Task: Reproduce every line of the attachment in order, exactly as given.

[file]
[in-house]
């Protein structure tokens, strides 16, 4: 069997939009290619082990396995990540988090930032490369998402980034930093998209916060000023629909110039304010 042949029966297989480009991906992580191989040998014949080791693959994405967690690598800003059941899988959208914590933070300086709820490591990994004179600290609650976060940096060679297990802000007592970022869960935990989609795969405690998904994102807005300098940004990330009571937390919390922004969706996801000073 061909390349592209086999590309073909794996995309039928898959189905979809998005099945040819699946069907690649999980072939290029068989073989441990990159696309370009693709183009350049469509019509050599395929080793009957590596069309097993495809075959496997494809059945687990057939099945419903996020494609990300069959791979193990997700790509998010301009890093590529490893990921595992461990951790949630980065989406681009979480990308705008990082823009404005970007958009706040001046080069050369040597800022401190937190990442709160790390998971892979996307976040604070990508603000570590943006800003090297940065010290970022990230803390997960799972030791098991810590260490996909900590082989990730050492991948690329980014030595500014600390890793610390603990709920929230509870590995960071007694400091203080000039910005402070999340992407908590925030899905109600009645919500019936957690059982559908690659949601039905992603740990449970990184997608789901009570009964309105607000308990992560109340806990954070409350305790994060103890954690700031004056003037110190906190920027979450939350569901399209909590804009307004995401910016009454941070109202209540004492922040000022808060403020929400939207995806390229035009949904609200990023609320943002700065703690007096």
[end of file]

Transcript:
[in-house]
């Protein structure tokens, strides 16, 4: 069997939009290619082990396995990540988090930032490369998402980034930093998209916060000023629909110039304010 042949029966297989480009991906992580191989040998014949080791693959994405967690690598800003059941899988959208914590933070300086709820490591990994004179600290609650976060940096060679297990802000007592970022869960935990989609795969405690998904994102807005300098940004990330009571937390919390922004969706996801000073 061909390349592209086999590309073909794996995309039928898959189905979809998005099945040819699946069907690649999980072939290029068989073989441990990159696309370009693709183009350049469509019509050599395929080793009957590596069309097993495809075959496997494809059945687990057939099945419903996020494609990300069959791979193990997700790509998010301009890093590529490893990921595992461990951790949630980065989406681009979480990308705008990082823009404005970007958009706040001046080069050369040597800022401190937190990442709160790390998971892979996307976040604070990508603000570590943006800003090297940065010290970022990230803390997960799972030791098991810590260490996909900590082989990730050492991948690329980014030595500014600390890793610390603990709920929230509870590995960071007694400091203080000039910005402070999340992407908590925030899905109600009645919500019936957690059982559908690659949601039905992603740990449970990184997608789901009570009964309105607000308990992560109340806990954070409350305790994060103890954690700031004056003037110190906190920027979450939350569901399209909590804009307004995401910016009454941070109202209540004492922040000022808060403020929400939207995806390229035009949904609200990023609320943002700065703690007096």